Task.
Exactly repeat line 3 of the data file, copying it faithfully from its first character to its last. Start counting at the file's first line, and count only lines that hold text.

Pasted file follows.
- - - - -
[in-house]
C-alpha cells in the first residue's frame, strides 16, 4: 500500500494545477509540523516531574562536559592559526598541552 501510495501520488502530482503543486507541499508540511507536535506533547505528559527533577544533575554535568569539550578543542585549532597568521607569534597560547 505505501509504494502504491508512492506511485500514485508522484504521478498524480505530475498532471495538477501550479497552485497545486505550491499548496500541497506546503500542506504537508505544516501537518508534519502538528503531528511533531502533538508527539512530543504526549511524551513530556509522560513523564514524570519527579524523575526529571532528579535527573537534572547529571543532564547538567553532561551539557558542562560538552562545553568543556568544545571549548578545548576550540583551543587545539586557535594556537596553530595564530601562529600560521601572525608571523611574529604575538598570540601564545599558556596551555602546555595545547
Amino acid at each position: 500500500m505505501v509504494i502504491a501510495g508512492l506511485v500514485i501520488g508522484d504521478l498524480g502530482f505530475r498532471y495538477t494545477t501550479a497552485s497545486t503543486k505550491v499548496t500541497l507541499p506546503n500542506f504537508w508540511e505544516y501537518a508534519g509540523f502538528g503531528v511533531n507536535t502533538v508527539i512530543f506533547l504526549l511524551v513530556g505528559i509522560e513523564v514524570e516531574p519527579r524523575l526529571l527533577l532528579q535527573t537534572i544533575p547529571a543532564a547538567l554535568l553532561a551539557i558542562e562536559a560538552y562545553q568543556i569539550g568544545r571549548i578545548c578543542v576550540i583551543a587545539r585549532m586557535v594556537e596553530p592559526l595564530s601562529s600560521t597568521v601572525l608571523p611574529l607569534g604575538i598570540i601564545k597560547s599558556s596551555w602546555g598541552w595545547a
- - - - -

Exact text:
Amino acid at each position: 500500500m505505501v509504494i502504491a501510495g508512492l506511485v500514485i501520488g508522484d504521478l498524480g502530482f505530475r498532471y495538477t494545477t501550479a497552485s497545486t503543486k505550491v499548496t500541497l507541499p506546503n500542506f504537508w508540511e505544516y501537518a508534519g509540523f502538528g503531528v511533531n507536535t502533538v508527539i512530543f506533547l504526549l511524551v513530556g505528559i509522560e513523564v514524570e516531574p519527579r524523575l526529571l527533577l532528579q535527573t537534572i544533575p547529571a543532564a547538567l554535568l553532561a551539557i558542562e562536559a560538552y562545553q568543556i569539550g568544545r571549548i578545548c578543542v576550540i583551543a587545539r585549532m586557535v594556537e596553530p592559526l595564530s601562529s600560521t597568521v601572525l608571523p611574529l607569534g604575538i598570540i601564545k597560547s599558556s596551555w602546555g598541552w595545547a